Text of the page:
A range of small and large communications vendors are shifting their services to cloud-based delivery, giving customers the choice of having hardware that sits on their own premise, or accessing PBX and other unified communication (UC) platforms that are hosted by the provider or a third party. But some analysts say slow customer adoption points to customers being more concerned about managing their workers' mobile devices compared to traditional boxed communications systems.
Communications systems that are hosted off-site or through a cloud offering are not necessarily new, says Forrester analyst Dan Bieler, but there has been a market progression during the past few years from managed hosting to cloud services. Cloud-based services are a next generation of hosted or grid computing, he says. Unlike a managed or hosted service, cloud offerings have a pay-per-use model, with the ability to scale up or scale down, and they're offered from a multi-tenant environment. That compares to a managed or hosted service, which is built to peak demand for individual customers and usually has dedicated resources for individual users.
Many of the big players in enterprise communications have some sort of strategy related to cloud offerings, including Ericsson, Microsoft and Cisco all pushing cloud products with "good momentum." "That inertia isn't always translating into sales though," Bieler says. He estimates that 1 in 10 enterprises use cloud-based communications services, a figure he expects will grow in the future. "It's not a mass market yet," he says. Where there is movement, he says, it's normally not for cloud-based voice services, but instead for an entire UC platform, which includes video, instant message and presence -- or allowing workers to see if other users are actively online.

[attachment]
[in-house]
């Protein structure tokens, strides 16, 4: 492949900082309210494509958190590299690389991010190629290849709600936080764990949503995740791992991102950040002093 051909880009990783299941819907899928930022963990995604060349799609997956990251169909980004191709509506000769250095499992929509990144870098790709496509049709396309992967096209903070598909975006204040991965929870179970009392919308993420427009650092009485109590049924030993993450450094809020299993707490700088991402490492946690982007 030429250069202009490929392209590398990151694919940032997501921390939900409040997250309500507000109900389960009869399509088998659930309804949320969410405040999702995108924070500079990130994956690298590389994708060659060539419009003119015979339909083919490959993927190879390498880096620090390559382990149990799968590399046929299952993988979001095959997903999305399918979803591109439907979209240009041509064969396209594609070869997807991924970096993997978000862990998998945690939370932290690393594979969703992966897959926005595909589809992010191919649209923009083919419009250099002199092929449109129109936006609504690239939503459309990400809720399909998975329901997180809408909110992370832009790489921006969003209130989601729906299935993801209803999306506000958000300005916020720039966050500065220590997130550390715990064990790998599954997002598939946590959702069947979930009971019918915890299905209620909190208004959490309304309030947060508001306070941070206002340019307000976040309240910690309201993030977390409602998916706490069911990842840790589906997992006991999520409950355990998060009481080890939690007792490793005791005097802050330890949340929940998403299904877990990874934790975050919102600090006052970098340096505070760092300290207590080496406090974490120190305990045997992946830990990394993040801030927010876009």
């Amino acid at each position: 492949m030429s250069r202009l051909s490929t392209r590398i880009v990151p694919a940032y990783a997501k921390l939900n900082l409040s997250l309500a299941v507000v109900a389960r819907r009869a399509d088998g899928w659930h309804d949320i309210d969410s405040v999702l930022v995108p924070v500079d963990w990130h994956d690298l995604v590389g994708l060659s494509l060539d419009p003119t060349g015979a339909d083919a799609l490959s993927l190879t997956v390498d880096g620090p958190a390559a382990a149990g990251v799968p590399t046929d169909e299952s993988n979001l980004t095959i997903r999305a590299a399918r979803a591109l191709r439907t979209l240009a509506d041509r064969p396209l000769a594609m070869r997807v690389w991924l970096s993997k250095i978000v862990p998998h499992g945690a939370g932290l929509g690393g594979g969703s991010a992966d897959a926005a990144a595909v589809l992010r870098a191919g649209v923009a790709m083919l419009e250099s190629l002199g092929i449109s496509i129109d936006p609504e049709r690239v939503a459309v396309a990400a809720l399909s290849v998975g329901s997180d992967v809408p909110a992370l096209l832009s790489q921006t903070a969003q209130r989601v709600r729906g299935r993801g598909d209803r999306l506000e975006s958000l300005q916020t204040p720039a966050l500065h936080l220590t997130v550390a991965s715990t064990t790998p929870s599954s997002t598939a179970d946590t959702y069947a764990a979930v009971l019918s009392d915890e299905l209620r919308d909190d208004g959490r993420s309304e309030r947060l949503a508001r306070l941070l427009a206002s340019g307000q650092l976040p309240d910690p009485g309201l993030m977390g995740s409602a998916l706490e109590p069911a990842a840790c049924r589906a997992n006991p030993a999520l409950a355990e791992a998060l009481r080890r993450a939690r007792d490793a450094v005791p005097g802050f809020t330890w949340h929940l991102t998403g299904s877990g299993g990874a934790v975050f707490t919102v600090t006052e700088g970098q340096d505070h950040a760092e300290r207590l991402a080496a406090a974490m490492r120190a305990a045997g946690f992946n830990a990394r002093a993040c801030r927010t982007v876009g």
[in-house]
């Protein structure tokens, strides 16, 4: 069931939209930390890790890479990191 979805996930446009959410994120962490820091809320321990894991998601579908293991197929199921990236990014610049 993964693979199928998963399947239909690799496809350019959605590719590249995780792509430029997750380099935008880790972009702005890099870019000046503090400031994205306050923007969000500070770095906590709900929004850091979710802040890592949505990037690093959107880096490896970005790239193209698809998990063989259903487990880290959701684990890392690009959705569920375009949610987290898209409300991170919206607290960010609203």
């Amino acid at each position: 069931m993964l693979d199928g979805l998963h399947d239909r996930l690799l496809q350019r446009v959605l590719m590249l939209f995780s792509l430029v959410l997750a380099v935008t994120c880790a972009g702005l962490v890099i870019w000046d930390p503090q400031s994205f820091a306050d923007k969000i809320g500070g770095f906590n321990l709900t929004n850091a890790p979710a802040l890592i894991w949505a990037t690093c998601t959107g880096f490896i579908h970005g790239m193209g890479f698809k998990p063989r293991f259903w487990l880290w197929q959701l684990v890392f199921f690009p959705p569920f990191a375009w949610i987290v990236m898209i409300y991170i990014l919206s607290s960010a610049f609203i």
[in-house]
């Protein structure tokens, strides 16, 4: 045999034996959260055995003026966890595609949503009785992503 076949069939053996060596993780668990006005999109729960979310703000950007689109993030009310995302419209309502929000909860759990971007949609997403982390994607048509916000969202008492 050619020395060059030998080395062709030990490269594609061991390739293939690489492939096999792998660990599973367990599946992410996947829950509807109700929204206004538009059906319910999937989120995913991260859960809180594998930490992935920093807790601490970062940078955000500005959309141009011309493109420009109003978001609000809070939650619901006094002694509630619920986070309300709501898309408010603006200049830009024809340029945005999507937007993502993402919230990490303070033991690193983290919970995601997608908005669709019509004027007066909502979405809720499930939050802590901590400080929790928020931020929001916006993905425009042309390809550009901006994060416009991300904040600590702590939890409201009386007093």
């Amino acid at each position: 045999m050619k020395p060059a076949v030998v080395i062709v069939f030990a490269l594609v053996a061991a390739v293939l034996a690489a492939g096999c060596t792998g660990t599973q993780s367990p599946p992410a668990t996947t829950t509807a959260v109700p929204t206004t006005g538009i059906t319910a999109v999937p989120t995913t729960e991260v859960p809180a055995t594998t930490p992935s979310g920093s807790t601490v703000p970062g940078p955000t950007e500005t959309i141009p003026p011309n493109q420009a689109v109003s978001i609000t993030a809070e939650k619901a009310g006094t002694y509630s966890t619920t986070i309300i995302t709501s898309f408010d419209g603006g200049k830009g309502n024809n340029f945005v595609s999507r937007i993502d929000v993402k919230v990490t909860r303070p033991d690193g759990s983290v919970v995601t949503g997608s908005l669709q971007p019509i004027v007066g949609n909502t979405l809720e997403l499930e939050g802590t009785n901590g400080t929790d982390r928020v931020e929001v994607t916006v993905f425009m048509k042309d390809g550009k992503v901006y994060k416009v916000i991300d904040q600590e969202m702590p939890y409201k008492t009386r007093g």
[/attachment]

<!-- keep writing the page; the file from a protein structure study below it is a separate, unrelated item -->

Moving to a hosted or cloud-based offering can create savings that are commonly associated with the cloud, including making the system an operating expense rather than a capital expense and easier management for the user. A voice over IP (VoIP) can yield some savings in terms of international roaming and some increased capabilities but these savings vary depending on the customer, Bieler says. On the UC side, there is slightly more of a demand for cloud-based offerings because there is a larger infrastructure demand for such systems, which can reduce costs for the user if the system is hosted off-site.
Some vendors report slowly and steadily increasing interest in cloud-based solutions. Jamie Fichter is vice president of systems engineering at West Interactive, which advises clients on enterprise communication platforms while also offering a set of UC solutions. Over the past few years the company has increased its cloud-based delivery options for customers and he's seeing increased customer interest. "We're sticking our feet in the water," he says. West Interactive will work with customers to deploy cloud-based or on-premise communications systems.
Some customers are attracted to the reduced on-premise footprint the system allows, eliminating a server in their data center that needs to be cooled and powered. Overall though, Fichter says customers are generally curious about the possibilities. "It's still a little nebulous at this point though," he says.